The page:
Max Out Our Humanity

Oprah Winfrey to Harvard graduates:

It doesn’t matter how far you might rise — at some point, you are bound to stumble. Because if you’re constantly doing what we do — raising the bar — if you’re constantly pushing yourself higher, higher, the law of averages predicts that you will, at some point, fall. And when you do, I want you to know this, remember this: There is no such thing as failure — failure is just life trying to move us in another direction. [emphasis added]

Now, when you’re down there in the hole, it looks like failure. . . . And when you’re down in the hole, when that moment comes, it’s really okay to feel bad for a little while — give yourself time to mourn what you think you may have lost — but, then, here’s the key: Learn from every mistake. Because every experience, encounter, and particularly your mistakes are there to teach you and force you into being more of who you are.

No matter what challenges or setbacks or disappointments you may encounter along the way, you will find true success and happiness if you have only one goal — there really is only one, and that is this: To fulfill the highest, most truthful expression of yourself as a human being. You wanna max out your humanity by using your energy to lift yourself up, your family, and the people around you.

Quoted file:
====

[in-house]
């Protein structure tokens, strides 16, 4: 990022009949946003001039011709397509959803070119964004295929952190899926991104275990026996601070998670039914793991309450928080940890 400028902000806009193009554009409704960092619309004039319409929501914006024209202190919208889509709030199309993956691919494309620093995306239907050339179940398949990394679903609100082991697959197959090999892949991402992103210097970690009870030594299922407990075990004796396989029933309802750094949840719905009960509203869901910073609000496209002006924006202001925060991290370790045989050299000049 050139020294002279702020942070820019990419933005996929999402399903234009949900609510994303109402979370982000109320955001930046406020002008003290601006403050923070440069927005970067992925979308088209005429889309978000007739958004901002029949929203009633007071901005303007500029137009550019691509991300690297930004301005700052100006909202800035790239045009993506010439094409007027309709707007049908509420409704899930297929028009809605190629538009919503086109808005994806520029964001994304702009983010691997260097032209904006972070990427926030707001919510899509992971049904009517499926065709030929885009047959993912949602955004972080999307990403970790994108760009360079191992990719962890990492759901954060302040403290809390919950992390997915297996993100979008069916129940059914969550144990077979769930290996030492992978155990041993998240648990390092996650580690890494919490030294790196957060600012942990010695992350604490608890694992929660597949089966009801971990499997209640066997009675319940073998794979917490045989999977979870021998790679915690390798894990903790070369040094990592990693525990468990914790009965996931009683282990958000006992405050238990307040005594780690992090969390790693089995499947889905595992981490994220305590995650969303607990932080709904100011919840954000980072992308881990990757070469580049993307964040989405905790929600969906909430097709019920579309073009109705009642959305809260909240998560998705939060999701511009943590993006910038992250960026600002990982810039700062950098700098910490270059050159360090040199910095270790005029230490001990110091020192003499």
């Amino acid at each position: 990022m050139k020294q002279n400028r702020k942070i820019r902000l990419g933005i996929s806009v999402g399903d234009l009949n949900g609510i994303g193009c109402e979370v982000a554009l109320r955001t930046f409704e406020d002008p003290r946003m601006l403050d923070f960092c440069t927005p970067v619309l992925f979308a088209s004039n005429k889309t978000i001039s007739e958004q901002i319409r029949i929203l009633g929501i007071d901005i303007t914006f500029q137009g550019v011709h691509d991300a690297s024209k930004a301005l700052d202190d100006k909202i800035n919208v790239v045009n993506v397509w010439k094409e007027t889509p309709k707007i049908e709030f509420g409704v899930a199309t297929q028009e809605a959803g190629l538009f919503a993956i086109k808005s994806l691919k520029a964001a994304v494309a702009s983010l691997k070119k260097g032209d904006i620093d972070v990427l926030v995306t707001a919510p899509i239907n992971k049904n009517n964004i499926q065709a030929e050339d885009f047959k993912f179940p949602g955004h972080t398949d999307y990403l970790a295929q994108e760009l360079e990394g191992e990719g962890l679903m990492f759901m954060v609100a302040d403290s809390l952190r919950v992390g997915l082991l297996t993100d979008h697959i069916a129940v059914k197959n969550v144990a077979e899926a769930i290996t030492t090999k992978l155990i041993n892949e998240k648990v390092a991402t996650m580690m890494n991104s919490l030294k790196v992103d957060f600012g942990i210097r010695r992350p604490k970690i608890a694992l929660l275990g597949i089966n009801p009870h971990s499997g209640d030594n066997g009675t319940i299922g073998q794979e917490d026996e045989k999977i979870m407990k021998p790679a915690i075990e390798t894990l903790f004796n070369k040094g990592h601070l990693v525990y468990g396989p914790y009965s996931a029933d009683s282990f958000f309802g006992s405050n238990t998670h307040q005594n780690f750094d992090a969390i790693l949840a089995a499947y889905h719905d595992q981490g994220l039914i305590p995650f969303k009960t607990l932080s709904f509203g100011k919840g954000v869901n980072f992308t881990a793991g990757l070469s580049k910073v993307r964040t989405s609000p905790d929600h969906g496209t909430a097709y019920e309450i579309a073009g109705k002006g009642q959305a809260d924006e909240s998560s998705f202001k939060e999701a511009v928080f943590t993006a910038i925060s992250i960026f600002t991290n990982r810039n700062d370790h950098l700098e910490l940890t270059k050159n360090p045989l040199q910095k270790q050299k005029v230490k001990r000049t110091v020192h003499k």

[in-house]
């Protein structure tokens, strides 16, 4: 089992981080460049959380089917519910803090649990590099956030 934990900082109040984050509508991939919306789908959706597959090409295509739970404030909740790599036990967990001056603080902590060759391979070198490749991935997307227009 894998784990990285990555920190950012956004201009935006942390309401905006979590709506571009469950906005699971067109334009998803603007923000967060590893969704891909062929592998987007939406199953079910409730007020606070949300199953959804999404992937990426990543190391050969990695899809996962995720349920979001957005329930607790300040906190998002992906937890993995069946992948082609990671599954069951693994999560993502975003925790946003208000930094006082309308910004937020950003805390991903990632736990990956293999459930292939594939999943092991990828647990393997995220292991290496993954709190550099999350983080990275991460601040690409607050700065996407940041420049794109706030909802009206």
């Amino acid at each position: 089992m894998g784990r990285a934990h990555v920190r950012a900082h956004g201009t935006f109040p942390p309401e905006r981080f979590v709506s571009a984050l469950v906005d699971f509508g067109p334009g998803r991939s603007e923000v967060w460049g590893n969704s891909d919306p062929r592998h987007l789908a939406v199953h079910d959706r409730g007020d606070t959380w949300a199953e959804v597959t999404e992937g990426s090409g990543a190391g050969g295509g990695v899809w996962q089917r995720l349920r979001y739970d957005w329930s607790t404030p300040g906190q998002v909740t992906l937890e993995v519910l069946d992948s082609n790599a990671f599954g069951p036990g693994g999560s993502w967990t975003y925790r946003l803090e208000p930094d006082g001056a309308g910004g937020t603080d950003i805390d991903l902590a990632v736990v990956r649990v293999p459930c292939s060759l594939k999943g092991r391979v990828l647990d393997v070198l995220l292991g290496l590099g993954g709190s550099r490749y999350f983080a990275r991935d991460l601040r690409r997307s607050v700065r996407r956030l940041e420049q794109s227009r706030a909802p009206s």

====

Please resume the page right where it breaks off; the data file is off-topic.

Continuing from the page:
I find Oprah’s comments in the first paragraph to be profoundly true in my life. Sometimes life moves us in another direction before we are conscious of the shift, before we have words to describe the inner transition, and before what is going on with us makes sense to us. We might feel confused, befuddled, and may worry about our sanity. We are not failing; we are evolving. We lose what was part of the old reality of who we are and gain more of who we really are.

One key to life, I believe, is to stay true to my purpose, values, and vision for my life in times good and bad and trust in the process of life.

2 thoughts on “Max Out Our Humanity

  1. I find all of this “true” for me — Oprah’s address and your comments, Tom.
    I’m always looking closer at the words “fall” and “fail” when I see them in print. They look similar and sometimes are used interchangeably, inaccurately in many cases. I once had an Argus poster on my classroom wall: Success means getting up one more time than you fall. That is FALL, not FAIL.

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